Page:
1 vote

Landing Lane Delaware & Raritan Canal Bridge


Delaware And Raritan Canal Cantilever Awing Bridge, View To W

Photo taken by Rob Tucher for the Historic American Engineering Record

View photos at Library of Congress

BH Photo #312236

Street View 


Interestingly, they kept this bridge when they replaced the Landing Lane Bridge (three span Pratt) across the Raritan River which is on the same road a few feet away.

The odd shape of this bridge plus its location over a canal indicates that, at one time, it may have been a drawbridge or movable span.


Pony/through plate girder swing bridge over Delaware & Raritan Canal on Landing Lane
New Brunswick, Middlesex County, New Jersey
Intact but closed to all traffic
Future prospects
Slated for demolition and replacement in 2025.
Cantilevered Pony plate girder
Also called
Landing Lane - canal bridge
Approximate latitude, longitude
+40.50781, -74.46401   (decimal degrees)
40°30'28" N, 74°27'50" W   (degrees°minutes'seconds")
Approximate UTM coordinates
18/545411/4484259 (zone/easting/northing)
Quadrangle map:
Inventory number
BH 65262 (Bridgehunter.com ID)


Built 1920 (1,058)
Built during 1920s (10,435)
Closed (2,796)
Delaware & Raritan Canal (21)
Doomed (1,099)
Girder (11,629)
Have street view (30,394)
Middlesex County, New Jersey (94)
Movable (3,189)
New Brunswick, New Jersey (13)
New Jersey (1,760)
Painted blue (83)
Plate girder (9,140)
Swing (1,619)
Through girder (4,375)

Update Log 

  • September 6, 2021: New photo from Douglas Butler
  • August 29, 2021: Updated by Art Suckewer: changed status to closed
  • August 25, 2021: Updated by Nathan Holth: Noted this is a swing bridge and listed demolition plans.
  • May 7, 2021: Updated by Art Suckewer: added build date
  • May 26, 2020: Updated by Art Suckewer: build date, builder and swing function
  • January 4, 2015: New Street View added by Dave King
  • January 4, 2015: Updated by Art Suckewer: Added a name (there are about 50 D&R Canal bridges so the road name is usually listed in the bridge name.



Landing Lane Delaware & Raritan Canal Bridge
Posted August 29, 2021, by Art S. (Asuckewer [at] knite [dot] com)

Unfortunately, the canal bridge (installed by the Pennsylvania Railroad in 1920 and one of the last original swing bridges over the canal from when it was in use by boats and barges for transport - mentioned in the HAER entry for the old Landing Lane bridge: http://www.loc.gov/pictures/item/nj1252/ ) is being modified to oblivion then replaced.

Removing, restoring and relocating it elsewhere along the canal as a as a pedestrian and emergency vehicle access and teaching tool would have been a reasonable solution for both historic preservation and eliminating a traffic hazard/bottleneck. The swing mechanism, although out of use for almost a century is restorable - being able to demonstrate a working swing bridge to schoolchildren without impeding traffic would be of great benefit in teaching the canal's history.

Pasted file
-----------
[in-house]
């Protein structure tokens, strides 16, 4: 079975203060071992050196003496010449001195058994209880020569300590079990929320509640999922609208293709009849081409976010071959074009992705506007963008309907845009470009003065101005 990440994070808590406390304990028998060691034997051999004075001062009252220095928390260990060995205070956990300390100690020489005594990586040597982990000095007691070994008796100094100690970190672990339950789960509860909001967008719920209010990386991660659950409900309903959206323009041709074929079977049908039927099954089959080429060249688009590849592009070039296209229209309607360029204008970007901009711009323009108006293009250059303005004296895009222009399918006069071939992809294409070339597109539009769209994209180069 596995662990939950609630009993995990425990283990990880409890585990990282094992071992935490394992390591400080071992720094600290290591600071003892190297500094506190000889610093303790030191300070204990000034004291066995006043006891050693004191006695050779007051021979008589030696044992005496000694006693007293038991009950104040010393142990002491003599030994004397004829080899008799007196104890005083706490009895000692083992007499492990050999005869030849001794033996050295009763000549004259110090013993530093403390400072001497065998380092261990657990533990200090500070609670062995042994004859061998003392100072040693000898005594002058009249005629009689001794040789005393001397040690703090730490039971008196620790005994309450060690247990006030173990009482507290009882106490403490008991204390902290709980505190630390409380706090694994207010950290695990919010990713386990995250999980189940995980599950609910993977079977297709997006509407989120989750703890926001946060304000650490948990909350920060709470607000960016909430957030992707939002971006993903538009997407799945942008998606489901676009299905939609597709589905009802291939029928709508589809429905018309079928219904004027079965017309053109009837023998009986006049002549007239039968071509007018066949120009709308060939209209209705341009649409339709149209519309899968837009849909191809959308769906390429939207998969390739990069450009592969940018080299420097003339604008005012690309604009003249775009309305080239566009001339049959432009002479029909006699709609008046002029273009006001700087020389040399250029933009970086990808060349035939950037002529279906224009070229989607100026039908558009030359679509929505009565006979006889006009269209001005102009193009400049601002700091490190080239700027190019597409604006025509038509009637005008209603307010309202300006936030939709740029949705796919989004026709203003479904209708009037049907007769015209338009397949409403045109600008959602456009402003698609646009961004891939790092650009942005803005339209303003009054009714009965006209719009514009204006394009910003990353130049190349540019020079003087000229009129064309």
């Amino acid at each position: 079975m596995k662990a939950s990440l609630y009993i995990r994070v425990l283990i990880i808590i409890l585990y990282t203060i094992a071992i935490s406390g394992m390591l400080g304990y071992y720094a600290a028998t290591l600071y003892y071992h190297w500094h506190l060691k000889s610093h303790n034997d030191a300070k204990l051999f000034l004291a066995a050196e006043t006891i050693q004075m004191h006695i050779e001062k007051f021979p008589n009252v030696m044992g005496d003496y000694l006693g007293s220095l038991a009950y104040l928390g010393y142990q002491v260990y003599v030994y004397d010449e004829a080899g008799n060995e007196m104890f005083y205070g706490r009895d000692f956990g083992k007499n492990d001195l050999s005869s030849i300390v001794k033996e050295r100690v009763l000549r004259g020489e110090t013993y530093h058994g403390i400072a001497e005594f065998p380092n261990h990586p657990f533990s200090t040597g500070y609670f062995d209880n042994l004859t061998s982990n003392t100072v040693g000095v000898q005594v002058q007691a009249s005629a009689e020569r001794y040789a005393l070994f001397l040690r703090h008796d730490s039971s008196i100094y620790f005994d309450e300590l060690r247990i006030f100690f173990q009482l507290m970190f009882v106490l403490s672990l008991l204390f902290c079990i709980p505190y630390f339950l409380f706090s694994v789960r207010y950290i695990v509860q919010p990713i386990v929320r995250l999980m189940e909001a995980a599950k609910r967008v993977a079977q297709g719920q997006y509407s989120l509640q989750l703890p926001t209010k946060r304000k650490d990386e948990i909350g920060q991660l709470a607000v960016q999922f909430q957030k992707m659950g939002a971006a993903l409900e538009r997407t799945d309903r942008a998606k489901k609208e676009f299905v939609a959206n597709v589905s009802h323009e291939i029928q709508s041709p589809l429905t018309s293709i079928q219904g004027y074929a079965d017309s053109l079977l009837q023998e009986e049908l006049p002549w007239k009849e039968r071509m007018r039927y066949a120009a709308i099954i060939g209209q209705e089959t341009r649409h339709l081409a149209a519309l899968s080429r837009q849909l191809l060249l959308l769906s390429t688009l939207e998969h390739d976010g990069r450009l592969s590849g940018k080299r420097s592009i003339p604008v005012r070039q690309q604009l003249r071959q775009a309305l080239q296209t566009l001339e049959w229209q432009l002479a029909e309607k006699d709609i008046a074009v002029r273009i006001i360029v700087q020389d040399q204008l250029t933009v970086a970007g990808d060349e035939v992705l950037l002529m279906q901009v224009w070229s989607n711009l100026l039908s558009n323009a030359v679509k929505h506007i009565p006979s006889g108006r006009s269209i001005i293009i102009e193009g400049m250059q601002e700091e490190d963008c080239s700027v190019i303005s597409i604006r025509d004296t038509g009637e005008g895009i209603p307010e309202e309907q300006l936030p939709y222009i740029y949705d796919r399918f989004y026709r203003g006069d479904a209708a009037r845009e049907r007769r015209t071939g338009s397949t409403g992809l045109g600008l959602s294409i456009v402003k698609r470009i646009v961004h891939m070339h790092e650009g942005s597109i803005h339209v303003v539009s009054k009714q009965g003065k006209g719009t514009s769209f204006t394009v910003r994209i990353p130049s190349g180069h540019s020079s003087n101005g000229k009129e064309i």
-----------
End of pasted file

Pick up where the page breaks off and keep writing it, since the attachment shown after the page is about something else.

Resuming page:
Although doing so could be done cost competitively to a standard pedestrian canal crossing, would preserve the historic fabric and would eliminate a danger to motorists, destruction seems to be the chosen path forward.

Moving the bridge elsewhere along the canal was deemed to have a negative impact to the historic fabric of the canal greater than the negative impact from the obliteration of the historic bridge. This is because putting a vehicular bridge where one didn't exist 'back in the day' may confuse the public regarding the canal's history. Also, one of the three controlling agencies of the canal/park was concerned, among other things, with increased long term maintenance from adding a crossing.

Personally, I would have thought it would have been a great addition. Either as access for an underserved section of the canal or as access to another park e.g. Colonial Park (Somerset County's park has wonderful facilities) or Moores Station along the feeder in Hopewell (just north of Washington Crossing State Park, Mercer County is expanding the Ted Stiles/Baldpate preserve at Moores Station adjacent the feeder canal).

As this canal bridge is the approach to the river bridge, work on it closes the Landing Lane bridge over the river as well. Craning the swing bridge off and putting in a modern prefab truss (even a temporary one) would get things open faster.

Too bad.


Art S.

Deleware & Raritan Canal Bridge
Posted January 5, 2015, by Dave King (DKinghawkfan [at] hotmail [dot] com)

The photo of the A-frame draw is dated ca. 1894 so this bridge had to be built after that.

Deleware & Raritan Canal Bridge
Posted January 4, 2015, by Art S. (asuckewer [at] knite [dot] com)


Your first post shows the present bridge. The A-frame in the second post is long gone, being replaced by the present bridge. Based on appearances, I would guess that the present bridge swings to the side. As the canal stopped operating in 1932, the bridge must predate that.

On a side note, the railroad swing bridge over the D&R canal in Princeton strongly resembles the 1879 bridge shown in the picture above the A-frame picture in the link of your second post (the center of the Princeton bridge is on rollers with a geared mechanism).


Art S.

Deleware & Raritan Canal Bridge
Posted January 4, 2015, by Dave King (DKinghawkfan [at] hotmail [dot] com)
Deleware & Raritan Canal Bridge
Posted January 4, 2015, by Dave King (DKinghawkfan [at] hotmail [dot] com)

According to the photo here: http://www.americancanals.org/photo_gallery/D%20&%20R%20Phot...

The bridge still has motor and gears but no power.